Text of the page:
Paul said it best in 1 Corinthians 4:14-17, “I am not writing this to shame you but to warn you as my dear children. Even though you have ten thousand instructors in Christ, you do not have many fathers.” Don’t those verses pierce your soul?

    Not only that, taking it a step further. While there are a lot of great youth communicators and youth ministry CEO’s out there, its not communication skills or the size of my ministry that matters you will impact the students in your ministry the most by the way the Jesus Christ inside of you makes them feel. as you become an adopted “big sis, bro” or “spiritual mom or dad.”
    Bottom line, one of the most eternally significant things you can do is to stir up inside of you the heart of a spiritual parent. In addition to hearing some sobering stats, listen in and get insight on how to live this out.

    there are a few creative elements which can be used in your youth meetings that will make a huge difference in the “boredom factor.” Obviously, I’m not suggesting that you use all of these approaches every week. But the use of even one or two (on a rotational basis) each week would be a huge help in adding life to your meeting. Allow me to list just a few simple suggestions.

    But first, let me preface my words with one simple warning: None of these suggestions are “new.” You have probably considered most of them many times over. But the bottom line is that we have to exert enough emotional energy to actually USE some of these approaches regularly, not just keep procrastinating them until “another night.” (In other words, creativity will take a little extra work on your part, but I promise you that it will be well worth your effort.)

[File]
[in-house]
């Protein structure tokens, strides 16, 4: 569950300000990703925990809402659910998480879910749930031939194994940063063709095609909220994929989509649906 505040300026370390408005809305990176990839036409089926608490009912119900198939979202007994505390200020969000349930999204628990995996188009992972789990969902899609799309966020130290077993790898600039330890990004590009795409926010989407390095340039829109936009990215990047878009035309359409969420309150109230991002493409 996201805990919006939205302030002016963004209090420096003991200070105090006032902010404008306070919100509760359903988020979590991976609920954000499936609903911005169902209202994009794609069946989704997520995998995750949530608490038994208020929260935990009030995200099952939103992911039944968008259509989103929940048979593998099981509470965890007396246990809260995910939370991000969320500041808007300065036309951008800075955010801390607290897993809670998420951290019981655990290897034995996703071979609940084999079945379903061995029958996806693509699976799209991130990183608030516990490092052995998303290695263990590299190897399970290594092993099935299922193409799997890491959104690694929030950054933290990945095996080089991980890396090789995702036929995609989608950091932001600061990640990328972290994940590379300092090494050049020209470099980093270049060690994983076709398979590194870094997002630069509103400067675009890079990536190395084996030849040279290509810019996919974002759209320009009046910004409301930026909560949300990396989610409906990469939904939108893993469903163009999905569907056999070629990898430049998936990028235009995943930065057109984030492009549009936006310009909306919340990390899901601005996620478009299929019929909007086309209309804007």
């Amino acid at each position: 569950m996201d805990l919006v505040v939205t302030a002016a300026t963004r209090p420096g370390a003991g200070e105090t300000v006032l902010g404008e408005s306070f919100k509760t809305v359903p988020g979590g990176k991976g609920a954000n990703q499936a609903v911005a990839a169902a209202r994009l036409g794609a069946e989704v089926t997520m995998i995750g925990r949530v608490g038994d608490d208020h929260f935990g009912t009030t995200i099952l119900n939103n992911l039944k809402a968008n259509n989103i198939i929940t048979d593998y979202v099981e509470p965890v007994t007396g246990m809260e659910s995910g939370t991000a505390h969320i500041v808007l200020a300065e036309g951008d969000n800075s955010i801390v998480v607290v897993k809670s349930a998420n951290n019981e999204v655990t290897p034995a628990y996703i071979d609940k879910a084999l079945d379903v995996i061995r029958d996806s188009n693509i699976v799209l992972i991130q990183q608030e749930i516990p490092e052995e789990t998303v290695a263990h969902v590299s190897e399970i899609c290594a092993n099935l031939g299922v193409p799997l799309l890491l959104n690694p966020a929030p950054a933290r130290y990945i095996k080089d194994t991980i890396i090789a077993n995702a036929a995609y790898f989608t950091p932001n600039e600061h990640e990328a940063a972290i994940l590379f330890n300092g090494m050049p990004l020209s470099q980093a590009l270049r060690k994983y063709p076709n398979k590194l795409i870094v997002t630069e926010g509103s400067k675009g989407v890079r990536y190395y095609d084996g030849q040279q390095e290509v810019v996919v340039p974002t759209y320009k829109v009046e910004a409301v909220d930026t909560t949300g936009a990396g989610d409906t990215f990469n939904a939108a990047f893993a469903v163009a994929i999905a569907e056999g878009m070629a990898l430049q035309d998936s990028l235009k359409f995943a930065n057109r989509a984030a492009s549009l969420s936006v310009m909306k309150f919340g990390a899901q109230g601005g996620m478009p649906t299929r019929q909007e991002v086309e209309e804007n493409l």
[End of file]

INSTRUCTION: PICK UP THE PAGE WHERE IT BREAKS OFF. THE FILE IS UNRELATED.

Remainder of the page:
Use movie clips, tv clips or YouTube videos that relate to your topic. It’s so simple to brainstorm with a couple of your teenagers and find a movie that could relate to your topic. Then connect with one of your students to do simple editing. Simple as this approach might be, it invariable brings energy to the room.
    We want to make your life easier!!

    Use one of your teenagers to give a monologue with appropriate music underneath it. just let them to put into words what lots of other teenagers in the youth group are feeling on this subject. If you dim the lights during the monologue, put a cheap spotlight on the student, and play cool sound track music under them as they speak, you will have a home run for the evening.

    Have a couple of your creative students write and perform a 5 minute drama segment that applies to your topic. Here’s the great news…all you have to really know about your message is the main subject you’re going to deal with. That’s enough to get their creative wheels in motion. After you experiment with this a couple of times, teenagers will start coming out of the woodwork who are great at writing and acting.

    Ask one of your students to share his own testimony that relates to the topic you are talking about. The more you keep “changing voices” throughout your evening, the less likely boredom will be.
    If the truth be told, I think today’s fast paced media has made all of us a little ADD. So rather than resenting the quite “boredom cracks,” you’ll love the fulfillment of making simple changes. Remember, the worst communication method to use with teenagers is the one you use all the time.

    So hang in there, my youth ministry friend. Your stories are ahead for you too…that is, of course, unless you quit too soon.